In the creative life of an artist, there’s one pivotal moment, maybe two, when someone takes a chance.

That happened for Maine composer Daniel Sonenberg a year ago this spring, when he sat down with Portland Ovations Executive Director Aimee Petrin to discuss the opera he had been working on for a decade. “The Summer King” tells the story of Negro Leagues baseball star Josh Gibson.

On Thursday, Sonenberg will experience the moment that he doubted would ever happen when Portland Ovations presents the premiere of “The Summer King” at Merrill Auditorium. It will be performed with a cast of 11 singers from New York, a 16-piece orchestra and vocalists from Maine-based Vox Nova Chamber Choir and the Boy Singers of Maine.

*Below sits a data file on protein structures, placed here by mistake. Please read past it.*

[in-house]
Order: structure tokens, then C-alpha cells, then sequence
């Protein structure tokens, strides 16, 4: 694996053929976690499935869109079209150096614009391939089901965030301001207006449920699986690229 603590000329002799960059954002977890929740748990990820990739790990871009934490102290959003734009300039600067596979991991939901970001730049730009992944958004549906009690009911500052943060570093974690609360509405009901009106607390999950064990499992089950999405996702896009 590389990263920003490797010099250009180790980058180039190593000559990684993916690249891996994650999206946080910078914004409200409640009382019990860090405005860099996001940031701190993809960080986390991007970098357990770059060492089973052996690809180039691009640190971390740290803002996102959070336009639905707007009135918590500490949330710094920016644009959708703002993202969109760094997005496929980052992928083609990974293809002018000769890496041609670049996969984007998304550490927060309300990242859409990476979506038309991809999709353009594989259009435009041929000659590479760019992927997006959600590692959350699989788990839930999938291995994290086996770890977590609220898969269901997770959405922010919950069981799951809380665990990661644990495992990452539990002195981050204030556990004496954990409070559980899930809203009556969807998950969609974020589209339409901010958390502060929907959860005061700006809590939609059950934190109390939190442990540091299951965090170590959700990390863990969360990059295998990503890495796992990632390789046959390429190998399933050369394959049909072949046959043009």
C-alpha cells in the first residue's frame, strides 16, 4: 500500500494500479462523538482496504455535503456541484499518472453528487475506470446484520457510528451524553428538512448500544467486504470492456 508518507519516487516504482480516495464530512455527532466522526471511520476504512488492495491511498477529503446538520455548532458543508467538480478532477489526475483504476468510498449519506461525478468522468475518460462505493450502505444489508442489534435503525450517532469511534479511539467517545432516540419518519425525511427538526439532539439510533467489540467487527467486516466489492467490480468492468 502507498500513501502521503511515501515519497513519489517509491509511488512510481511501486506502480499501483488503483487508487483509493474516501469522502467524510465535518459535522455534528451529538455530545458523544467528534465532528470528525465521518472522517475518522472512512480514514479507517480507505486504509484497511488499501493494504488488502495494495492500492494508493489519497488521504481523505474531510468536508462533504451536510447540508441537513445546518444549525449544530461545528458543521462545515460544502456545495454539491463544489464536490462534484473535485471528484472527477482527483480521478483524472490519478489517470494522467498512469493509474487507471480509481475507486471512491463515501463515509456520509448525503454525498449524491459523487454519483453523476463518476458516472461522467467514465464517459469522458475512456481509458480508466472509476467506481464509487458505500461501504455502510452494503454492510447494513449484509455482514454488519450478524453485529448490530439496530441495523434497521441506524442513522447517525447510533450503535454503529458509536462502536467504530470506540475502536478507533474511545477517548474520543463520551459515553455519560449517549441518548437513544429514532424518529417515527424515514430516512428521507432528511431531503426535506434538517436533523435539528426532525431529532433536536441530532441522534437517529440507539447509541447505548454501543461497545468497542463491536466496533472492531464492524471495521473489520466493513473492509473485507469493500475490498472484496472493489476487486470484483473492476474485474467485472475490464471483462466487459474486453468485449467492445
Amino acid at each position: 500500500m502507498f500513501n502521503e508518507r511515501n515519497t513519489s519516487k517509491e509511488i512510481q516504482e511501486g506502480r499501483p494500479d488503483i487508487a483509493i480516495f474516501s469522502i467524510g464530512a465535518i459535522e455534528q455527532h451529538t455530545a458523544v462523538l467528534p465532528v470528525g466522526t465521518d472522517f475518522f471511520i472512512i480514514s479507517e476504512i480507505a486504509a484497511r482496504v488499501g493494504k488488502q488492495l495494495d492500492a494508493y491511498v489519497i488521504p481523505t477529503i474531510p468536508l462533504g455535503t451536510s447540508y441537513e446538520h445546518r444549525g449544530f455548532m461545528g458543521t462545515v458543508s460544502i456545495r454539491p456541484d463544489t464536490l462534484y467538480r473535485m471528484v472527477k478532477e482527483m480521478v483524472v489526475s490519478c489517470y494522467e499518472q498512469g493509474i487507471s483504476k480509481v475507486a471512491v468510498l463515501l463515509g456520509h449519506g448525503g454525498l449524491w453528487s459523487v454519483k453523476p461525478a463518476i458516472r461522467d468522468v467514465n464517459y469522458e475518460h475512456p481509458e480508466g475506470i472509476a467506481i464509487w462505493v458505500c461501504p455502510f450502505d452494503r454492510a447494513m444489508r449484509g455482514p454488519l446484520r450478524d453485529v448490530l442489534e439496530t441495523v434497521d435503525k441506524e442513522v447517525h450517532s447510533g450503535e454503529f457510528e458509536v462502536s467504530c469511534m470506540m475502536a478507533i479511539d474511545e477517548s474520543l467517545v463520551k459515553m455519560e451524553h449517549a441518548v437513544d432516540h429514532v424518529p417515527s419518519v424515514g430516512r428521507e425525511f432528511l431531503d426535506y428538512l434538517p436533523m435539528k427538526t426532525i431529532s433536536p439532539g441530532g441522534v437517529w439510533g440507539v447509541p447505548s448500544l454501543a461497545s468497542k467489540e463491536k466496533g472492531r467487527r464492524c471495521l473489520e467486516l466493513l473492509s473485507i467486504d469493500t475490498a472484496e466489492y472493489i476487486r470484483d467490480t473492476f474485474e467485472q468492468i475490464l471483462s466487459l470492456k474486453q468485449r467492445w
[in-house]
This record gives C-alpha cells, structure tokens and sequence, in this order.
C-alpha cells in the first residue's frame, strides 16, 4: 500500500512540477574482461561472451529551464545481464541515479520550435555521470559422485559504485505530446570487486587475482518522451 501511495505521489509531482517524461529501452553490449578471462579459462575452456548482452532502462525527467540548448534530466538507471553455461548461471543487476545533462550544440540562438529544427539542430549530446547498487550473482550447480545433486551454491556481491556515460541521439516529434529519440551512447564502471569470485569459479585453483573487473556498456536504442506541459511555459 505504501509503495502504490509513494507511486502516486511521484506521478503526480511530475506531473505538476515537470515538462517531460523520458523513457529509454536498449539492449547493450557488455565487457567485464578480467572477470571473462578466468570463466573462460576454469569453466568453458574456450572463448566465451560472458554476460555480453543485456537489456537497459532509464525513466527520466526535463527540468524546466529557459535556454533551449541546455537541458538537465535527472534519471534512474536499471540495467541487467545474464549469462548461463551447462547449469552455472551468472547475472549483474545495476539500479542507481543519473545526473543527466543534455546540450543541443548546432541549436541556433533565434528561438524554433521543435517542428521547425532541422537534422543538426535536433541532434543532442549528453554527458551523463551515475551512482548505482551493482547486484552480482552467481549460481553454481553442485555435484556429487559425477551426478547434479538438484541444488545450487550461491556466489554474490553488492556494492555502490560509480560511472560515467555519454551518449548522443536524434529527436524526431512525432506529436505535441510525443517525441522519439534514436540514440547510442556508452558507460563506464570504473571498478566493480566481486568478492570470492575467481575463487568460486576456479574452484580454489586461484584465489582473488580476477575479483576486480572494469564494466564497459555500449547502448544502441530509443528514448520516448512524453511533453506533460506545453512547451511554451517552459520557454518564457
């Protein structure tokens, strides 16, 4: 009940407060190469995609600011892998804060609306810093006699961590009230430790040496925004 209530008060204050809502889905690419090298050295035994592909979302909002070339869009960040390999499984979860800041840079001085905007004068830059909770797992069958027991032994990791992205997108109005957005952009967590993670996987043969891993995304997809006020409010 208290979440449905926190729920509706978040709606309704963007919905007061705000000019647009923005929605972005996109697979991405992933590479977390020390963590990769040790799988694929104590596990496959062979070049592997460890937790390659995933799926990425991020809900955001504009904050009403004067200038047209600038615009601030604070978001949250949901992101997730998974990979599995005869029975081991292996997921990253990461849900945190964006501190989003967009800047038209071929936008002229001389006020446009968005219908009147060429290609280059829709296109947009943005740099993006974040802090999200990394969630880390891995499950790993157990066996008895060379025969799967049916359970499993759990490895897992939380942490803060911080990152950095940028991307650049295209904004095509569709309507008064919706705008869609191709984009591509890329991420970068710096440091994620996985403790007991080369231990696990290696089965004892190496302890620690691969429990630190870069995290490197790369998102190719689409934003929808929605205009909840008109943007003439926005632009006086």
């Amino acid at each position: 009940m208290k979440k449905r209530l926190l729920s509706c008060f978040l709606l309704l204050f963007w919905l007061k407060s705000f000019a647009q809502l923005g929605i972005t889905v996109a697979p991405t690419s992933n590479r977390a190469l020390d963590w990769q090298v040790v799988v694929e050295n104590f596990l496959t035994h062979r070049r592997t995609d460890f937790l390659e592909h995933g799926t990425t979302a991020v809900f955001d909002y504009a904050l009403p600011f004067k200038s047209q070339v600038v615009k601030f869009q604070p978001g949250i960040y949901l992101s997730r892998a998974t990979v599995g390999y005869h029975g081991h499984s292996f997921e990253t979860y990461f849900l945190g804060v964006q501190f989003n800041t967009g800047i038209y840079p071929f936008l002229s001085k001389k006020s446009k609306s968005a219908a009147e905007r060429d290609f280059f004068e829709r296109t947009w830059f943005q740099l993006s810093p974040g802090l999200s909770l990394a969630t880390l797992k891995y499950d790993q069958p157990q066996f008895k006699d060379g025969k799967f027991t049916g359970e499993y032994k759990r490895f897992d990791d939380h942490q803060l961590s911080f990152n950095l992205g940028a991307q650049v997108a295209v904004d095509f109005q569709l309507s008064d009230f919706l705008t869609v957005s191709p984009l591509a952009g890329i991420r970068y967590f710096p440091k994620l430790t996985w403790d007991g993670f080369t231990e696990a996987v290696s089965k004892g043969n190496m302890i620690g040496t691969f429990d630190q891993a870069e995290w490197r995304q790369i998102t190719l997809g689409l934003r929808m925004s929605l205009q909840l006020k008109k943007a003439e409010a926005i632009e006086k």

Conducting will be Steven Osgood, assistant conductor of the Metropolitan Opera.

In the audience will be representatives of national opera companies. If they like what they hear, they might stage Sonenberg’s opera in an upcoming season.

“It has as good a chance as any contemporary opera does,” Osgood said in a phone interview from New York, where the cast rehearsed. “Dan’s music is fascinating. It’s a combination of an intense, jagged, chromatic contemporary musical language, but mixed with this jazz, blues and rock ’n’ roll sensibility. There is a lyrical tunefulness that is not to be turned-your-nose-up at.”

Sonenberg, who lives on Peaks Island with his wife and three sons, is a confident fellow, but he wasn’t thinking big when Petrin invited him in to discuss “The Summer King.” He assumed Petrin might offer to produce a concert version of the opera with piano accompaniment at the University of Southern Maine, where Sonenberg works as composer in residence.